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Methadone toxicity in children
  1. N Alotaibi,
  2. H Sammons,
  3. I Choonara
  1. Academic Division of Child Health, University of Nottingham, The Medical School, Derbyshire Children's Hospital, Derby, UK


Background and aim Poisoning and deaths linked to methadone have risen since the beginning of methadone treatment.1 2 Methadone poisoning is common among children.3 The aim of this review was to explore methadone toxicity cases in children.

Methods A systematic literature review was conducted to examine current knowledge regarding methadone toxicity in children. Methadone poisoning cases in the world were reviewed, as well as the number of methadone-related deaths. The databases searched were EMBASE, MEDLINE and PubMed. All relevant titles, abstracts and full articles were obtained and read.

Results 38-eight studies were identified which included a total of 62 children (3 weeks–13 years; median=2 years). Of the 62 cases, 26 cases were reported in the USA, 12 cases in the UK, six in France, five in China, four in Canada, two in Germany, one in Switzerland, one in Italy, one in Austria, one in Portugal, one in Poland, one in Slovakia and one in Malaysia. Twenty-nine children died due to methadone toxicity. Methadone plasma/serum concentrations were measured in 27 cases (22 died and 5 survived). The methadone plasma/serum concentrations in the 22 children who died range from 60 to 1200 µg/l (median: 385 µg/l). The plasma/serum concentrations of methadone in the five children who survived ranged from 30 to 360 µg/l (median: 100 µg/l). The common signs and symptoms were central nervous system depression 92% (n=57), respiratory depression 58% (n=36) and miosis 50% (n=31). It is not possible to be certain as to how many children were deliberately poisoned and how many cases were accidental. It is likely that most of the 11 infants (<12 months old) were poisoned deliberately. In three cases, the methadone was a contaminant in an antibiotic suspension.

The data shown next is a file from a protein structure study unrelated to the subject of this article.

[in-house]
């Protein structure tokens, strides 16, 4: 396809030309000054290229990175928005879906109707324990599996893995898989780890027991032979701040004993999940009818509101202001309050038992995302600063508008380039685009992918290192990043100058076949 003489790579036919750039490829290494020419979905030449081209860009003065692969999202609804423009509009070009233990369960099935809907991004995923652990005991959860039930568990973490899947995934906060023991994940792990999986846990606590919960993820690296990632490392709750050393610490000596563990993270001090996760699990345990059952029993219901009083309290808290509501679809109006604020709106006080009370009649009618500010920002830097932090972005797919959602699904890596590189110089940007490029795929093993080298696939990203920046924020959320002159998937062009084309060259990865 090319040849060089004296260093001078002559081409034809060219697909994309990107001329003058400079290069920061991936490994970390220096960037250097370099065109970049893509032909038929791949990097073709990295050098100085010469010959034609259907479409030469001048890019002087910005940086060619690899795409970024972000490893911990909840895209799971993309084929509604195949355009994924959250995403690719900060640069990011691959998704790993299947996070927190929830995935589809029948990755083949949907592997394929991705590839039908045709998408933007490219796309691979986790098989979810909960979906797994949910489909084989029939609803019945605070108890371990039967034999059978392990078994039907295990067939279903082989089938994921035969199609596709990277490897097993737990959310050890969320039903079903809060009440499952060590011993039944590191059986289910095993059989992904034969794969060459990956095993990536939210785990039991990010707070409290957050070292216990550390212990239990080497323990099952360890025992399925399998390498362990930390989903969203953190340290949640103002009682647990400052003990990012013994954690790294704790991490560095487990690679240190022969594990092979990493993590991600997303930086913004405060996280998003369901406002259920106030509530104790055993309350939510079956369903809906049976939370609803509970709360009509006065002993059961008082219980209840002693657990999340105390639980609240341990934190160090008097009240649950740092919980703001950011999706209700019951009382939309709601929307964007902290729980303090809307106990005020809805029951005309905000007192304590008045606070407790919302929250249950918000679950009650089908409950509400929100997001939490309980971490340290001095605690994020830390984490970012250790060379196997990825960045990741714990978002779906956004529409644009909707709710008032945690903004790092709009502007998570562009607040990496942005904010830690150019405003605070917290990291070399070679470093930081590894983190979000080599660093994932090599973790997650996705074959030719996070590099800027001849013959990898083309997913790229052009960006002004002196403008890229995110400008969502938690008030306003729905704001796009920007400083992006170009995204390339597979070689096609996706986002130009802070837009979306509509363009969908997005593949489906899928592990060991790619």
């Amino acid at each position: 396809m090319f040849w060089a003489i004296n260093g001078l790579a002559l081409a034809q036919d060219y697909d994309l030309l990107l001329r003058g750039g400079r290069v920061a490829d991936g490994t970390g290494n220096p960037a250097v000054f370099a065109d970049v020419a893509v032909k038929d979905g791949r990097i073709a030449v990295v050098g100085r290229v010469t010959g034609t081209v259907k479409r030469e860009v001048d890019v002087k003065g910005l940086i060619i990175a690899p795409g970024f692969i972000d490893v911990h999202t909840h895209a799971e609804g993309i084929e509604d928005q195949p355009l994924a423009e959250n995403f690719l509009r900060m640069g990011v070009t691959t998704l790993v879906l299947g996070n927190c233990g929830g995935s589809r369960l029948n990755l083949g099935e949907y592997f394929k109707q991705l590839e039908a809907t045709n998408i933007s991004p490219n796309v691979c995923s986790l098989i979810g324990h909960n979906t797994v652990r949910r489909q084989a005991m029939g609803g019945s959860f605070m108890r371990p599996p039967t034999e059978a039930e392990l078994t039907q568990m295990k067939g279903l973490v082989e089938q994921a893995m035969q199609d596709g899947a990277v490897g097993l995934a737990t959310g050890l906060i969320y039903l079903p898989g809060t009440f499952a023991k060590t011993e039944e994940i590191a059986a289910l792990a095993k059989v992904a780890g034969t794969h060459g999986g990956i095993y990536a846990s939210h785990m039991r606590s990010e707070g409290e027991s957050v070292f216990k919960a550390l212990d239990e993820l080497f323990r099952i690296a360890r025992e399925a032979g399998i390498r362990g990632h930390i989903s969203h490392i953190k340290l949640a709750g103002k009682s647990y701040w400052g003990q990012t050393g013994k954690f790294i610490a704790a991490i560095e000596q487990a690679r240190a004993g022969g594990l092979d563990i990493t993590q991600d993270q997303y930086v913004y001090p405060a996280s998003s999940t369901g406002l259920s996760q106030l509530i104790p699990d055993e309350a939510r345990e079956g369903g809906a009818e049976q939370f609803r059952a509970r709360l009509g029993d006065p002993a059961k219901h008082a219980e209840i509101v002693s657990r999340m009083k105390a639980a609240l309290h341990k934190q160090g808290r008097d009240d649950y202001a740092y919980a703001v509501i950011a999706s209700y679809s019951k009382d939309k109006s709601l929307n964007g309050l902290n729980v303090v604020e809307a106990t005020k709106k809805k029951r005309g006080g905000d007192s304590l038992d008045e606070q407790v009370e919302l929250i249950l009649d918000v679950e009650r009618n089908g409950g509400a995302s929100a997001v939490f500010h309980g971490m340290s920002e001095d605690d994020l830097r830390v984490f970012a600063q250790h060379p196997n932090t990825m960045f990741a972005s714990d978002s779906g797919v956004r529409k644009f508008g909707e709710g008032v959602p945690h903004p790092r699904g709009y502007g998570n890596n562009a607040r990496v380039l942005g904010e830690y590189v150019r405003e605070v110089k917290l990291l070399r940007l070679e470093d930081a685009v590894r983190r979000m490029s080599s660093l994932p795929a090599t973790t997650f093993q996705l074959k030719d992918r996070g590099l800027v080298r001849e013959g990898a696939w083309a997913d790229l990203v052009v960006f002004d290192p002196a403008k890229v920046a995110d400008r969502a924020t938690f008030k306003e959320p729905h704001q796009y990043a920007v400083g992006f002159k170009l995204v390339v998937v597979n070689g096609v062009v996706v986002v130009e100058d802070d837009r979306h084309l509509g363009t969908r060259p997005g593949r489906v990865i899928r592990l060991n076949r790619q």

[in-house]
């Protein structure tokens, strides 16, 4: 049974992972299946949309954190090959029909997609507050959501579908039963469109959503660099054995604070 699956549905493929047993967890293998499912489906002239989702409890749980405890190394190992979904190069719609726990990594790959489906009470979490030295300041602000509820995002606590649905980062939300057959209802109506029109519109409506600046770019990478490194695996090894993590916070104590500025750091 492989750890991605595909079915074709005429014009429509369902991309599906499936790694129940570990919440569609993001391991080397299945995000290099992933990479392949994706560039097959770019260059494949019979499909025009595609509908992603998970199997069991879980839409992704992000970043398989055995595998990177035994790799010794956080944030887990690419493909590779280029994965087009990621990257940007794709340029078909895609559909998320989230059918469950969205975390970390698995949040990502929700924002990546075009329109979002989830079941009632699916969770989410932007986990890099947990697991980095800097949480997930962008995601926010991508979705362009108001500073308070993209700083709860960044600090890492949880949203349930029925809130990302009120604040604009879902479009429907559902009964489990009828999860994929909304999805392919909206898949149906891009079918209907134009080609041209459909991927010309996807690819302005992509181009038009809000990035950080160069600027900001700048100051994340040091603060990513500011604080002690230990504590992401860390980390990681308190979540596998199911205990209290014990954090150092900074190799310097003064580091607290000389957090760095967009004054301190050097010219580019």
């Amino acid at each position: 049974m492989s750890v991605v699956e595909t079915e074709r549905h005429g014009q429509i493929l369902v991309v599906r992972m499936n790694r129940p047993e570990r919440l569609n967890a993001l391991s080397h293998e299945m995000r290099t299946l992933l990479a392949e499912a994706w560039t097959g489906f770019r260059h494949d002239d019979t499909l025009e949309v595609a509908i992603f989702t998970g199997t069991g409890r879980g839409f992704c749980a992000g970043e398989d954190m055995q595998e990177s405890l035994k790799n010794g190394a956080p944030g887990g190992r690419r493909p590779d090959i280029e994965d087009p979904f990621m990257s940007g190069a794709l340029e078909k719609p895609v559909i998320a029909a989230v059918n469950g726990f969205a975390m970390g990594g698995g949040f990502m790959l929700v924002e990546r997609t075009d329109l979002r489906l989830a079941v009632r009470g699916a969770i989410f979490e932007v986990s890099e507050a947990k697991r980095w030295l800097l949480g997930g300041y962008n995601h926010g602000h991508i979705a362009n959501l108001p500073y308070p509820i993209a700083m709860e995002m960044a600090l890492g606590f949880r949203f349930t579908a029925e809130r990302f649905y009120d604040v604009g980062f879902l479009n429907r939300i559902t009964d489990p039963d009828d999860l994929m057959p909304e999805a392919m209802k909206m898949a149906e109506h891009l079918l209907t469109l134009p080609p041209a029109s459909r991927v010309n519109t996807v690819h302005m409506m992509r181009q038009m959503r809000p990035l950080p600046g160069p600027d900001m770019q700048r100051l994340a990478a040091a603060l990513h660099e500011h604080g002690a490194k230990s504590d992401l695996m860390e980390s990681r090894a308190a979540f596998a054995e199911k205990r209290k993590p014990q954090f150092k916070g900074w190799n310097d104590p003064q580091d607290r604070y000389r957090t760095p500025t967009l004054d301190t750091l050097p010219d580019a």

Conclusion Methadone is a dangerous drug for children, because ingestion of tiny amounts can lead to death. A common cause of accidental poisoning of children is careless storage. Methadone toxicity is characterised by respiratory depression, central nervous system depression and miosis. There are overlaps between toxic and fatal concentrations. Accidental poisoning with methadone can be reduced by the education of patients, supervision of methadone consumption, dispensing of methadone doses in resistant bottles for children and storage of methadone in safe places.

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